Stage 1

I attempted to capture it all but failed. So I flipped the paper over and just painted the coreopses, which were definitely the garden prima donna on this day. I just tried to capture the feel of them swaying in the wind. As a little girl, my favorite crayon color in the 64-pack was yellow-orange. Coreopsis!

I first just splattered Hansa Yellow Deep, Medium, Permanent Orange, and Sap Green (all Daniel Smith) in big splats on a slightly wet surface. I held my paper vertical, sprayed with my misting spray bottle underneath the splats to create drippy stems. (I only remembered to take a few process photos, since I did not want to drag a video camera out to the patio also).

Stage 2

I added more orange and green at the bottom of the yellow splatters and painted some foliage indications using pull-push calligraphy marks. I added some Ultramarine Light (Holbein) to blue down some of the leaves. I added more stem and leaf details and indicated some buds and “old” blossoms (darker orange and smaller).

Stage 3

I gave some of the flowers a little more shape and petal detail, but decided to leave most of the details out. I wanted to capture the overwhelming joy of the yellow-orange crayon colored flowers that greeted my eyes as I slid open the patio doors.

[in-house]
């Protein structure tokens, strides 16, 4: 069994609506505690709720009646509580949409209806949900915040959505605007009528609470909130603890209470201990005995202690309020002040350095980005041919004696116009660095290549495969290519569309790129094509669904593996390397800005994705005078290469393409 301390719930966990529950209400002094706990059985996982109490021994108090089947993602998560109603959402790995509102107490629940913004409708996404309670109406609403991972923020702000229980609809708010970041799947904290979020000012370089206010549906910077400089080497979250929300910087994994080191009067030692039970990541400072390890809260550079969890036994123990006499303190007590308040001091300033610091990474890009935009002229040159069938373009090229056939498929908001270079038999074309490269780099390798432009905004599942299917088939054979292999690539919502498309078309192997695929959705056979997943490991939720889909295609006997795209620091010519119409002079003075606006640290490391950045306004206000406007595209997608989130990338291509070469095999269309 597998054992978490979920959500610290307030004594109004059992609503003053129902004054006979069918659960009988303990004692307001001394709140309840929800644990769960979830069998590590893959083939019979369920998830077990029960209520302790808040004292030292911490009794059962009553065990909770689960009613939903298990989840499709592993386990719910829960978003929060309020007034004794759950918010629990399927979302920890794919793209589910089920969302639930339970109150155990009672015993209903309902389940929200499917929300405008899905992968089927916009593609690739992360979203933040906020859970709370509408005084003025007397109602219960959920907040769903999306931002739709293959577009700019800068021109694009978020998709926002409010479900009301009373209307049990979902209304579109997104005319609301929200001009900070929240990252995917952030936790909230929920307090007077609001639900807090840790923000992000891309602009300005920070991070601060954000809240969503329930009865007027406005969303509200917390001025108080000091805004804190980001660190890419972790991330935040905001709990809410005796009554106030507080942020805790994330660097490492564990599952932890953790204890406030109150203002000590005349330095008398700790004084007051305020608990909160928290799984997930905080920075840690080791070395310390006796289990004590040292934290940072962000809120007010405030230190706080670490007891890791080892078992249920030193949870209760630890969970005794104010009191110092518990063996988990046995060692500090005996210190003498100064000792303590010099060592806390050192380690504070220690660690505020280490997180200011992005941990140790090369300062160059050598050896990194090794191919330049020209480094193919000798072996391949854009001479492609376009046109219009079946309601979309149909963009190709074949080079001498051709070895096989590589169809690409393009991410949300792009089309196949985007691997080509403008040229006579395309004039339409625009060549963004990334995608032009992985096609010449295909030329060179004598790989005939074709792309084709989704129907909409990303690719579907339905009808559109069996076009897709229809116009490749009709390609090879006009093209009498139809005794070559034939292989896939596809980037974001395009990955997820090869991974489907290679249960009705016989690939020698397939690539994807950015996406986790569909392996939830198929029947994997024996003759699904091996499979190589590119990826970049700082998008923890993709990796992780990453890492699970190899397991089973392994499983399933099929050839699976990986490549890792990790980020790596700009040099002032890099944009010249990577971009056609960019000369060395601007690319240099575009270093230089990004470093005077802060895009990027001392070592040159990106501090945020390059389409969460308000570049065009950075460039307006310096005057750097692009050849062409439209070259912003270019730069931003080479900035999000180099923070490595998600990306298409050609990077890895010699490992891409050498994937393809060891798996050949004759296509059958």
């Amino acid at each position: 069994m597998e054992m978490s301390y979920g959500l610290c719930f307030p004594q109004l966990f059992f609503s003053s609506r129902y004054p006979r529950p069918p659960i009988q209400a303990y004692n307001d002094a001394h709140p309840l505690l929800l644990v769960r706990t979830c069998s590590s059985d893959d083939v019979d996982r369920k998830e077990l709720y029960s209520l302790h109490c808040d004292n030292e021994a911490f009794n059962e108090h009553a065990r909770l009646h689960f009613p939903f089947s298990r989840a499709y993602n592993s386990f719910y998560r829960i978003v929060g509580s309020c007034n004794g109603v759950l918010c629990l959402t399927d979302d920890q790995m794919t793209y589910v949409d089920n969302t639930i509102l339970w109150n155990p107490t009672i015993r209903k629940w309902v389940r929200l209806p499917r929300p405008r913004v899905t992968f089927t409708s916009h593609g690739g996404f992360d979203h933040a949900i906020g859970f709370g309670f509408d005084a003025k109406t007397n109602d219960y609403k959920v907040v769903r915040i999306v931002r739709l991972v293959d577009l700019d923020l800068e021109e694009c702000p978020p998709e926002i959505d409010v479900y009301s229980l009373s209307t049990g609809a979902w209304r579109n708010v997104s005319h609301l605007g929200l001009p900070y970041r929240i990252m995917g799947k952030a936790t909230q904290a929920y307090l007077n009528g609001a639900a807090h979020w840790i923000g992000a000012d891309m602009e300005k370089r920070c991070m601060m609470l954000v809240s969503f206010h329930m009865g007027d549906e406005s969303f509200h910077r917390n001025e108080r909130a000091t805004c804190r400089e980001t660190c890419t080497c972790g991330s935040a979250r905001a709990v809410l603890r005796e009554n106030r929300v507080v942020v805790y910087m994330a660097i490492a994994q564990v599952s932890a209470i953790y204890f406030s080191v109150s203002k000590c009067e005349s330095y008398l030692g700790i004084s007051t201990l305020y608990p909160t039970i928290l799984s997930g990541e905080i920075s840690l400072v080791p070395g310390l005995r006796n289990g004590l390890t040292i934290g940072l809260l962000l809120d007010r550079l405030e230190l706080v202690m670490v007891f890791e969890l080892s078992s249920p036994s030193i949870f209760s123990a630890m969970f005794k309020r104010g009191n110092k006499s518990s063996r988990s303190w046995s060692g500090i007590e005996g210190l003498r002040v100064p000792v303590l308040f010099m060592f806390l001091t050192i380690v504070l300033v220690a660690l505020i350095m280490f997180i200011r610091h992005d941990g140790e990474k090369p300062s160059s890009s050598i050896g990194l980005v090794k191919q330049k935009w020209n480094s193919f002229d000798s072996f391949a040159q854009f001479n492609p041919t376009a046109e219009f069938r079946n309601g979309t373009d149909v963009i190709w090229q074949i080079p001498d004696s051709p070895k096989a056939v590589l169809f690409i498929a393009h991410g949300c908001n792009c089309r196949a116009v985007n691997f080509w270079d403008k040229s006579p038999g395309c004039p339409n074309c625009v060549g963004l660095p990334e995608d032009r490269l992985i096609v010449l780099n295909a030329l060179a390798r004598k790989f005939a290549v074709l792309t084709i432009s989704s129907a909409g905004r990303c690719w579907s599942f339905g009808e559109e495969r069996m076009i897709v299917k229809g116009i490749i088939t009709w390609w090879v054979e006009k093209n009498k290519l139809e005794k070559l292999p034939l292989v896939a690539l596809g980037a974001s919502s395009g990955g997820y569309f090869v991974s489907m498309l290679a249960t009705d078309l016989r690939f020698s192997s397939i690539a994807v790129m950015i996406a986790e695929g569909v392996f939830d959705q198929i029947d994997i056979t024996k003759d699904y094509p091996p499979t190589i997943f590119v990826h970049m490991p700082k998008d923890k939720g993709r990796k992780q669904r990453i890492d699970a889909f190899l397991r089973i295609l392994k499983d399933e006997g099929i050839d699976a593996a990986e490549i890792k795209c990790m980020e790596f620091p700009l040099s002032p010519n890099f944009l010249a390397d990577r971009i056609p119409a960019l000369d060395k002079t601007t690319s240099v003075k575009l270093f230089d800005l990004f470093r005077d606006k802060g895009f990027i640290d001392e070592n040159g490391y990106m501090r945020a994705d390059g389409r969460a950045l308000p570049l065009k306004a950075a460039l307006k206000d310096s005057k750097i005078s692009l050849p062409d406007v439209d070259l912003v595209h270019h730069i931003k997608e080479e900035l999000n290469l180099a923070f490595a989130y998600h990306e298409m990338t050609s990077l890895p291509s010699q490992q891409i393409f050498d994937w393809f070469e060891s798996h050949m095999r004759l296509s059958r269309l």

Summer Solstice – Final Painting

In the end, the painting made me happy.

If you’re interested in purchasing this painting for a mere $150 (with a gold frame and white black core mat), just click the Add to Cart button below. Pay with a PayPal account or a credit/debit card for $15 shipping charge). Those who wish to buy with a check payment or living far, far away from “CONUS” will incur additional shipping charges. Save the shipping charges and buy it off the gallery walls? Taxes additional.

This painting will part of the featured artist show with Artsy Fartsy Art Gallery in July 2018. I hope you can stop by.

 

 

“Summer Solstice” $150 (Framed)


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I appreciate all comments, questions, and suggestions. Thank you for stopping by.

 

Quail in the Bush – 20th Painting for June 20th

Quail in the Bush – Watercolor 5″x7″

This cute “Quail in the Bush” painting had to be another compromise with my competing painting requirements; challenge vs watercolor classes. He started as a demonstration for my community education watercolor class, where we are focusing on the fundamental topic of texture. This week we played with adding cheesecloth, alcohol, bleach, lifting, wax, scraping, and more, to watercolor pigment. After doing some texture inspiration studies, we did a “paint along” using a photo of a quail my husband and I saw on a walk the other morning, as our reference.